More of the same from Marks & Spencer as profits disappoint again

It was more of the same from Marks & Spencer (LSE: MKS) today, as it announced its third straight year of profit falls. Underlying profits before tax fell by 3.9% to £623m in the 12 months to 29 March.

The figures are broadly in line with City expectations – analysts had forecast profits of between £600m and £630m – but that hasn’t stopped the stock taking a hit today. The price is down 2.9% to 438p.

In a story that will sound very familiar to investors, the venerable retailer’s figures have once again been dented by a poor performance in its general merchandise business – which includes clothing.

Like for like sales across the group rose by just 0.2%, but general merchandise fell by 1.4%. M&S blamed “unseasonal conditions” and “high level of promotional activity” – price cutting – for the drop in clothes sales.

However, there are glimmers of hope. For the first time in three years, the company said, clothing “returned to growth” in the last quarter of the year.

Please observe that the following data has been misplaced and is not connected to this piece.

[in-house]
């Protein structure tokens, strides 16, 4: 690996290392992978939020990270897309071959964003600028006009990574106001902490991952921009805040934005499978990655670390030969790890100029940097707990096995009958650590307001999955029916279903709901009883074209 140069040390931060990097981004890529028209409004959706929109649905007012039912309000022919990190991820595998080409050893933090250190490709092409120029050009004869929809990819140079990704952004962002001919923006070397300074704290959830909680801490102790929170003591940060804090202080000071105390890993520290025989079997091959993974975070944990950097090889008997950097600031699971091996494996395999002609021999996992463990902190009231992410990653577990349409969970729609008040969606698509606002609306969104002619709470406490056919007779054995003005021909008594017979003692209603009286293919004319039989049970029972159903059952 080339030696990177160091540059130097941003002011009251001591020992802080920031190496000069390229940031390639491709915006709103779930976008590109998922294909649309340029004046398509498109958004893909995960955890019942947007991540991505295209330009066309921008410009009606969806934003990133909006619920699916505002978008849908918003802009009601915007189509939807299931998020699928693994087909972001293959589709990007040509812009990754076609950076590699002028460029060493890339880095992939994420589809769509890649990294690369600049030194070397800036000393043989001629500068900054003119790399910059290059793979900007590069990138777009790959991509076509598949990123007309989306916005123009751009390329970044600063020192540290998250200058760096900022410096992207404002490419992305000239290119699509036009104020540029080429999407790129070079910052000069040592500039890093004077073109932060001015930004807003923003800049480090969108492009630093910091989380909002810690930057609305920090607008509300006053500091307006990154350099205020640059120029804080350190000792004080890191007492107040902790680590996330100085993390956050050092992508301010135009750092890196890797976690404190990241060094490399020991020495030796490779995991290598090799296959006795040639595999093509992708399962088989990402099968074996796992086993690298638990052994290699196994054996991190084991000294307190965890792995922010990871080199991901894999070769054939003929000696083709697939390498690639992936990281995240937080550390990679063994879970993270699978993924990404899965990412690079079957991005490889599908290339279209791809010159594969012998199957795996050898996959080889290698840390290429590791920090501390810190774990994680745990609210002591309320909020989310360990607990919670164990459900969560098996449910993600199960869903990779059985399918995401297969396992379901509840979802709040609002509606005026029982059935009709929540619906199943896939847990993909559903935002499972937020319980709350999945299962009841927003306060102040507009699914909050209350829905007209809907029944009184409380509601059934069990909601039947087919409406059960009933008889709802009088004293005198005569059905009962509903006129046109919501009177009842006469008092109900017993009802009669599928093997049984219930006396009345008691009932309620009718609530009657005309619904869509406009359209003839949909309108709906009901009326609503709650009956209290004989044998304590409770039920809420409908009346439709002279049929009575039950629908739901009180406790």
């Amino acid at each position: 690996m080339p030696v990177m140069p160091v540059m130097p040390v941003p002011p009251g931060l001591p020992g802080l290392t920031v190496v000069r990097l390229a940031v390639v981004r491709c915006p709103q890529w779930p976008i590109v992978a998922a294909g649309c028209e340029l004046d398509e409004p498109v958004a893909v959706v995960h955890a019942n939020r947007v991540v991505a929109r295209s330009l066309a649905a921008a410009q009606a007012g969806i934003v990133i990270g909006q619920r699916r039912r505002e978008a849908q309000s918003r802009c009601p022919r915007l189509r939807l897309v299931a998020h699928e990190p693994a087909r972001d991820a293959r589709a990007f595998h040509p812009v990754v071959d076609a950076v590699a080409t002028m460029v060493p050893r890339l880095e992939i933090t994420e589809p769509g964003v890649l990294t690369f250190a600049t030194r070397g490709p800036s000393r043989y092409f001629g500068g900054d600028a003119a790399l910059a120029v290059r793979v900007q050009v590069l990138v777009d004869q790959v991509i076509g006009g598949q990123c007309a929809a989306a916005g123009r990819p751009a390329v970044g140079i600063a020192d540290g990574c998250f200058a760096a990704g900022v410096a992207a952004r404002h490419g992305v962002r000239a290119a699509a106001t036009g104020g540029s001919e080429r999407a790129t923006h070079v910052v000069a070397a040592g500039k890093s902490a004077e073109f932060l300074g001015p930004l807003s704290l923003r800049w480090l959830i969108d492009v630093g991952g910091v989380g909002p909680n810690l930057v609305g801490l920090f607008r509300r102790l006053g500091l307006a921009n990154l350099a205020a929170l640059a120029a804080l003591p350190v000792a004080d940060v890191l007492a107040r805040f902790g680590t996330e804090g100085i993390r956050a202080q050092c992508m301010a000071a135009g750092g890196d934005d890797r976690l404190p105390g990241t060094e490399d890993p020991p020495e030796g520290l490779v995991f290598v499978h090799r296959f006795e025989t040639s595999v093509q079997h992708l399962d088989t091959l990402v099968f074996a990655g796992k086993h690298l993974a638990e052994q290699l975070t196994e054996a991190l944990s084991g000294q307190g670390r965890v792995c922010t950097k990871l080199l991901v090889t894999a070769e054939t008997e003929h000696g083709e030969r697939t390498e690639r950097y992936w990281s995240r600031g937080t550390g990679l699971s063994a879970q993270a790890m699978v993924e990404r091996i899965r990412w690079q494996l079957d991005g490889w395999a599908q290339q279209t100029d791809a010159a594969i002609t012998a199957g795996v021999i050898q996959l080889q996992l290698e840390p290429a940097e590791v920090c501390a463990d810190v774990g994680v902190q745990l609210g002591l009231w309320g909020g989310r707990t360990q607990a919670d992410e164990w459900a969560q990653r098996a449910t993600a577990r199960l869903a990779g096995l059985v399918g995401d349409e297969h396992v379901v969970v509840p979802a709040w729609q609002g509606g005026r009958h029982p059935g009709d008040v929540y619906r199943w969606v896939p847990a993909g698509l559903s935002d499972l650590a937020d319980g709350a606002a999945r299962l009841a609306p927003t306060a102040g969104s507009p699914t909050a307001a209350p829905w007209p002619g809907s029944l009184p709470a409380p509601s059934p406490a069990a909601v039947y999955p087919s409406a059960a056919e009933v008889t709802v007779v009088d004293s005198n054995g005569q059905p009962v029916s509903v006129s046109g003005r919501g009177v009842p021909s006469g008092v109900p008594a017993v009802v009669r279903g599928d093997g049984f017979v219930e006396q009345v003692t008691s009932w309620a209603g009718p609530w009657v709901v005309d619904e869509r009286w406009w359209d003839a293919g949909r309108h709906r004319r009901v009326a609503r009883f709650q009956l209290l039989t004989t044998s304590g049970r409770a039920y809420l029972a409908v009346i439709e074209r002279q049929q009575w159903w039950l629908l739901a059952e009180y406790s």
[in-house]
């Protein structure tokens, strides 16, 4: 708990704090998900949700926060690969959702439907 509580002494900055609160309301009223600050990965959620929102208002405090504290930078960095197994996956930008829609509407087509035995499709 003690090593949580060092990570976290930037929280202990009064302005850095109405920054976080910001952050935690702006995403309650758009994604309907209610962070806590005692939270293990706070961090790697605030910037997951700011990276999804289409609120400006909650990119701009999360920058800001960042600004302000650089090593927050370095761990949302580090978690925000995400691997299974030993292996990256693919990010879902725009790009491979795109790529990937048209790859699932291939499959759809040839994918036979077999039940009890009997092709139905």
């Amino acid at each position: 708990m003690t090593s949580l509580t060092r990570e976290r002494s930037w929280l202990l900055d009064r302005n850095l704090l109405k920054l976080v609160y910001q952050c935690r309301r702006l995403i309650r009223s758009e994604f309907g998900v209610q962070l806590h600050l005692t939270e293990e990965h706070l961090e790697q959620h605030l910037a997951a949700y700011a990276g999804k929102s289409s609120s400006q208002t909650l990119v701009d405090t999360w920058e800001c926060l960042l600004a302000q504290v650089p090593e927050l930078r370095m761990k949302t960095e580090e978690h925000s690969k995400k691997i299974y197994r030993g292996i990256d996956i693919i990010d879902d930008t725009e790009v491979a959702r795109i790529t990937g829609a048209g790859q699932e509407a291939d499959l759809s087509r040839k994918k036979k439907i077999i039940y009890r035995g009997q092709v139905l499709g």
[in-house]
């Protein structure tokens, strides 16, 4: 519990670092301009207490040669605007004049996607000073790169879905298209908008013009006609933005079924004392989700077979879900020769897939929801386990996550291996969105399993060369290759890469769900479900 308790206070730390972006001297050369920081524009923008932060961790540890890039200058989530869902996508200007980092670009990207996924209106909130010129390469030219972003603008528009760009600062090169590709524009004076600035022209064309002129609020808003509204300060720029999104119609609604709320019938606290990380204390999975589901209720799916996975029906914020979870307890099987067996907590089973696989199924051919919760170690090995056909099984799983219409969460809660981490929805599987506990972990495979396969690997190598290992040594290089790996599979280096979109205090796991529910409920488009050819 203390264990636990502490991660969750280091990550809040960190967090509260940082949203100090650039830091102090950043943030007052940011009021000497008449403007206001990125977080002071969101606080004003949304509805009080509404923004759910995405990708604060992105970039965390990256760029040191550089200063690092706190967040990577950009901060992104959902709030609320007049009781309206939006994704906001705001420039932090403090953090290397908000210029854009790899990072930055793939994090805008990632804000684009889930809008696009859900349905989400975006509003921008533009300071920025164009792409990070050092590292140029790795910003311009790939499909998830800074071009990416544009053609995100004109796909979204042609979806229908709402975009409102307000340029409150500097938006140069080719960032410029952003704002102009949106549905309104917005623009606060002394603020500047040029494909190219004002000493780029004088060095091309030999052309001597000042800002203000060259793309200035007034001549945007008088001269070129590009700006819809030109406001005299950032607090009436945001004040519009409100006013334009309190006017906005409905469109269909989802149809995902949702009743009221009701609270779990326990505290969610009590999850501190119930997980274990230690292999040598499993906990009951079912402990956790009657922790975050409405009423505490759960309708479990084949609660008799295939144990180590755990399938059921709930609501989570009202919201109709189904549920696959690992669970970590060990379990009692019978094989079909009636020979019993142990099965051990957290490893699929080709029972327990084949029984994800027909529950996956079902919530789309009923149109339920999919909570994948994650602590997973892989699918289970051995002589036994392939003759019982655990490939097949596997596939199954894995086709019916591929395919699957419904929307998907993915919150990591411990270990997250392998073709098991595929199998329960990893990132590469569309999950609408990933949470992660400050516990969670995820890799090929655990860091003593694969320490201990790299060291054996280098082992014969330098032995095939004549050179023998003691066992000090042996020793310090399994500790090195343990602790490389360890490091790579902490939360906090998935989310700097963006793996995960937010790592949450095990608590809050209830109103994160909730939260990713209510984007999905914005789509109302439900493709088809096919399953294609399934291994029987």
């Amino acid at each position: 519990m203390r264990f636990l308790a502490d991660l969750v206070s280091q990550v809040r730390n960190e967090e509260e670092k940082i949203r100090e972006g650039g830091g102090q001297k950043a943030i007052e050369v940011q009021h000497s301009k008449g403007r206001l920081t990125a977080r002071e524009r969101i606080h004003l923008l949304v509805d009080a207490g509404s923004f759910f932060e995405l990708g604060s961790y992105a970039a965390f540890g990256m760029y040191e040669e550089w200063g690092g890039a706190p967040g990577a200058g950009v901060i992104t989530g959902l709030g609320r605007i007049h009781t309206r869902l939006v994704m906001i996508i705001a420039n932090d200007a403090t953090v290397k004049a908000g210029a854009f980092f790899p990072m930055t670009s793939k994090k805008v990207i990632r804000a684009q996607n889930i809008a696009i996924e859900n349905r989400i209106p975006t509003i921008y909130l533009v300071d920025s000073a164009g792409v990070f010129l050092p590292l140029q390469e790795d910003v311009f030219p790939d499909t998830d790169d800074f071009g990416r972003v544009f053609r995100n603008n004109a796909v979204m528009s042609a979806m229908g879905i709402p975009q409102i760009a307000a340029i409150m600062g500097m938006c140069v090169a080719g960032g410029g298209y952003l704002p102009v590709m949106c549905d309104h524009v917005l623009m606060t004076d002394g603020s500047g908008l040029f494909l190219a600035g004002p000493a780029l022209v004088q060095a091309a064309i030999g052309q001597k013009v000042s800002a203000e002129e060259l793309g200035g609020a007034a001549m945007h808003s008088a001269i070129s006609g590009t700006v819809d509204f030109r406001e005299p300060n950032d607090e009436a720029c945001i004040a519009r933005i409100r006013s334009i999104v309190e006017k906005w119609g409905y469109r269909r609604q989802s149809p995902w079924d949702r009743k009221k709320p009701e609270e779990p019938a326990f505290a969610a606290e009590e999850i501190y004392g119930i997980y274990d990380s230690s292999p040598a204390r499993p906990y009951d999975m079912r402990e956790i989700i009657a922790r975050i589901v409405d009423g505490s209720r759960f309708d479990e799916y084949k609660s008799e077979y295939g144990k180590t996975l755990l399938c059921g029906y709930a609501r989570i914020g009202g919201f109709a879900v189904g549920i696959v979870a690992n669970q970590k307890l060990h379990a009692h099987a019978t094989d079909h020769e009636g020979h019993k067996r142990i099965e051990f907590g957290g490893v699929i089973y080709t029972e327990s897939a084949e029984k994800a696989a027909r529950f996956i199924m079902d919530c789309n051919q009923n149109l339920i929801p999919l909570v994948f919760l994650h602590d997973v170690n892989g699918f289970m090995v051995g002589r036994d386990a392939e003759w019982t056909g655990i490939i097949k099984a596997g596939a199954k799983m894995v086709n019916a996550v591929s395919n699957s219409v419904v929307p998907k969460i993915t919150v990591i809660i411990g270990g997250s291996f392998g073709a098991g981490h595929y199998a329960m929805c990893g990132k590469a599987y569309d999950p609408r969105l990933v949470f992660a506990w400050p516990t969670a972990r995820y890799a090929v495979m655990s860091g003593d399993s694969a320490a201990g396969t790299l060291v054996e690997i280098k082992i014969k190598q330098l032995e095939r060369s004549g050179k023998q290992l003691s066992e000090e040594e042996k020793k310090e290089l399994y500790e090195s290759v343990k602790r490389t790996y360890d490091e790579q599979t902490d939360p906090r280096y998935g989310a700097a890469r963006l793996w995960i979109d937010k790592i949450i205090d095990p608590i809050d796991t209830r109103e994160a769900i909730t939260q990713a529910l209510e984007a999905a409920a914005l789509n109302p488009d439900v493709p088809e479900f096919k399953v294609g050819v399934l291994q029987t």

Online also offers hope for clothing sales. Sales at a revamped M&S.com rose by 23% last year. The website accounted for 16% of general merchandise sales this year, compared with 13% the previous year.

Once again, the company has been saved by its performance in food sales. Total sales rose by 4.2%, and like-for-like sales grew by 1.7% – the 18th consecutive quarter of growth.

And while other food retailers suffer from price cutting and competition from the likes of Aldi and Lidl, Marks & Spencer is refusing to “join the race to the bottom on price”. It’s a strategy that, for now at least, seems to be paying off.

Overseas, sales rose by 6.2% to £1.15bn, as the company opened 55 new stores. Sales rose by 15.7% in Asia, and by 3.9% in Europe.

M&S shares are currently trading on a price/earnings ratio of around 15 times.

We said two years ago M&S was “still worth buying” – if they could sort out their clothing sales. That’s still to happen.

And earlier this year, Ed Bowsher said there was “no way” he’d buy the shares at the then price of 459p, because of its ongoing problems with its womenswear. Today’s price is lower, it’s true, but with clothing still not performing, is it low enough?

Merryn

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